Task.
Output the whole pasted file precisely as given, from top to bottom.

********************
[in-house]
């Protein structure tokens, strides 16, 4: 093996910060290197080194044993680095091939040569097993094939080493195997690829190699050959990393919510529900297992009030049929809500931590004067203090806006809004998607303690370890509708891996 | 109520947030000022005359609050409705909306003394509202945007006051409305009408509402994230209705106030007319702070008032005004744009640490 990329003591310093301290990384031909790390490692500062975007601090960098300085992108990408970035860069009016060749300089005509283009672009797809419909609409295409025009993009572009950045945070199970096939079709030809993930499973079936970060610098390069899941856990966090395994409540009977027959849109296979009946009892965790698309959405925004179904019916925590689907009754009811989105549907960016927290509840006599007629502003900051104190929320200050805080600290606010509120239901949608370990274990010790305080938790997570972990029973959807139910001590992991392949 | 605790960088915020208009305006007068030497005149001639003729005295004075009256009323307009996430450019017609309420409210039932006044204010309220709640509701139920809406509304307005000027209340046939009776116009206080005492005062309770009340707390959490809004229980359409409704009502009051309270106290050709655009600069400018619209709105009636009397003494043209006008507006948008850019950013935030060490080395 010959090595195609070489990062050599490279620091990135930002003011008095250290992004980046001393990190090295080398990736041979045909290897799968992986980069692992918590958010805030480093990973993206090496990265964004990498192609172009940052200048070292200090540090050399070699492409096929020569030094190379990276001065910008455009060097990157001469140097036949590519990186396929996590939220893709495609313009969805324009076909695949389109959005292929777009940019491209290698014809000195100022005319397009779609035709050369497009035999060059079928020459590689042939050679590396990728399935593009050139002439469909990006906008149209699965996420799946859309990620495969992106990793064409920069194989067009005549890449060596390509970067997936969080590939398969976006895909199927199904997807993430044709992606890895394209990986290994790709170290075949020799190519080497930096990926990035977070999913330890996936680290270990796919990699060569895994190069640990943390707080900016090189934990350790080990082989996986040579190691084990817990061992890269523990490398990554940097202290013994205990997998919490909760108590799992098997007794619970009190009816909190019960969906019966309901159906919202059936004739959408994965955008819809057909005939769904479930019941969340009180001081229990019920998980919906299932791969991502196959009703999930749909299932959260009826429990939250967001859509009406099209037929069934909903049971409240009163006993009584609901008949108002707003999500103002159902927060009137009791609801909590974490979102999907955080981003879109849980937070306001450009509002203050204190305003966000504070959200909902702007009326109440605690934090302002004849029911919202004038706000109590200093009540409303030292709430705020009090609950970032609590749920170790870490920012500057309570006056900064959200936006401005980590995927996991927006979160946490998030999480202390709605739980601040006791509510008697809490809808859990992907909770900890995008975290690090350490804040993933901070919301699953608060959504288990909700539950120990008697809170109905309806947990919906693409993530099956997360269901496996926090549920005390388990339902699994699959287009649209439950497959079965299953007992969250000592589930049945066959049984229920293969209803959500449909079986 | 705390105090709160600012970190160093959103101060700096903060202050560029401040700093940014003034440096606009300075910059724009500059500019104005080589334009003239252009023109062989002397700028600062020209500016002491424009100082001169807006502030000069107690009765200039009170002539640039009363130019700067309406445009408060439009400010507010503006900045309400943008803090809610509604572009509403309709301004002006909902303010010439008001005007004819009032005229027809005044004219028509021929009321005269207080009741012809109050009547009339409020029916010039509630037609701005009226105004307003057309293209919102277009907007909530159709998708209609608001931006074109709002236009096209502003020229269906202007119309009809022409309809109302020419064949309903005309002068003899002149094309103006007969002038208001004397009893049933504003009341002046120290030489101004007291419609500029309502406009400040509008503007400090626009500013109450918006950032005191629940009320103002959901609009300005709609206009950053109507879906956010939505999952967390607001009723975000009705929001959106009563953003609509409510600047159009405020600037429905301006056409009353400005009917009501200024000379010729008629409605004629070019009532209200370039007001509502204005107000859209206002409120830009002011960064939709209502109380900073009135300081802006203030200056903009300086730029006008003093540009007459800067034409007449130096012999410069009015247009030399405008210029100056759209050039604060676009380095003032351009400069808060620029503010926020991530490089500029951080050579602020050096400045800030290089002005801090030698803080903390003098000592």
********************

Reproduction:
[in-house]
């Protein structure tokens, strides 16, 4: 093996910060290197080194044993680095091939040569097993094939080493195997690829190699050959990393919510529900297992009030049929809500931590004067203090806006809004998607303690370890509708891996 | 109520947030000022005359609050409705909306003394509202945007006051409305009408509402994230209705106030007319702070008032005004744009640490 990329003591310093301290990384031909790390490692500062975007601090960098300085992108990408970035860069009016060749300089005509283009672009797809419909609409295409025009993009572009950045945070199970096939079709030809993930499973079936970060610098390069899941856990966090395994409540009977027959849109296979009946009892965790698309959405925004179904019916925590689907009754009811989105549907960016927290509840006599007629502003900051104190929320200050805080600290606010509120239901949608370990274990010790305080938790997570972990029973959807139910001590992991392949 | 605790960088915020208009305006007068030497005149001639003729005295004075009256009323307009996430450019017609309420409210039932006044204010309220709640509701139920809406509304307005000027209340046939009776116009206080005492005062309770009340707390959490809004229980359409409704009502009051309270106290050709655009600069400018619209709105009636009397003494043209006008507006948008850019950013935030060490080395 010959090595195609070489990062050599490279620091990135930002003011008095250290992004980046001393990190090295080398990736041979045909290897799968992986980069692992918590958010805030480093990973993206090496990265964004990498192609172009940052200048070292200090540090050399070699492409096929020569030094190379990276001065910008455009060097990157001469140097036949590519990186396929996590939220893709495609313009969805324009076909695949389109959005292929777009940019491209290698014809000195100022005319397009779609035709050369497009035999060059079928020459590689042939050679590396990728399935593009050139002439469909990006906008149209699965996420799946859309990620495969992106990793064409920069194989067009005549890449060596390509970067997936969080590939398969976006895909199927199904997807993430044709992606890895394209990986290994790709170290075949020799190519080497930096990926990035977070999913330890996936680290270990796919990699060569895994190069640990943390707080900016090189934990350790080990082989996986040579190691084990817990061992890269523990490398990554940097202290013994205990997998919490909760108590799992098997007794619970009190009816909190019960969906019966309901159906919202059936004739959408994965955008819809057909005939769904479930019941969340009180001081229990019920998980919906299932791969991502196959009703999930749909299932959260009826429990939250967001859509009406099209037929069934909903049971409240009163006993009584609901008949108002707003999500103002159902927060009137009791609801909590974490979102999907955080981003879109849980937070306001450009509002203050204190305003966000504070959200909902702007009326109440605690934090302002004849029911919202004038706000109590200093009540409303030292709430705020009090609950970032609590749920170790870490920012500057309570006056900064959200936006401005980590995927996991927006979160946490998030999480202390709605739980601040006791509510008697809490809808859990992907909770900890995008975290690090350490804040993933901070919301699953608060959504288990909700539950120990008697809170109905309806947990919906693409993530099956997360269901496996926090549920005390388990339902699994699959287009649209439950497959079965299953007992969250000592589930049945066959049984229920293969209803959500449909079986 | 705390105090709160600012970190160093959103101060700096903060202050560029401040700093940014003034440096606009300075910059724009500059500019104005080589334009003239252009023109062989002397700028600062020209500016002491424009100082001169807006502030000069107690009765200039009170002539640039009363130019700067309406445009408060439009400010507010503006900045309400943008803090809610509604572009509403309709301004002006909902303010010439008001005007004819009032005229027809005044004219028509021929009321005269207080009741012809109050009547009339409020029916010039509630037609701005009226105004307003057309293209919102277009907007909530159709998708209609608001931006074109709002236009096209502003020229269906202007119309009809022409309809109302020419064949309903005309002068003899002149094309103006007969002038208001004397009893049933504003009341002046120290030489101004007291419609500029309502406009400040509008503007400090626009500013109450918006950032005191629940009320103002959901609009300005709609206009950053109507879906956010939505999952967390607001009723975000009705929001959106009563953003609509409510600047159009405020600037429905301006056409009353400005009917009501200024000379010729008629409605004629070019009532209200370039007001509502204005107000859209206002409120830009002011960064939709209502109380900073009135300081802006203030200056903009300086730029006008003093540009007459800067034409007449130096012999410069009015247009030399405008210029100056759209050039604060676009380095003032351009400069808060620029503010926020991530490089500029951080050579602020050096400045800030290089002005801090030698803080903390003098000592």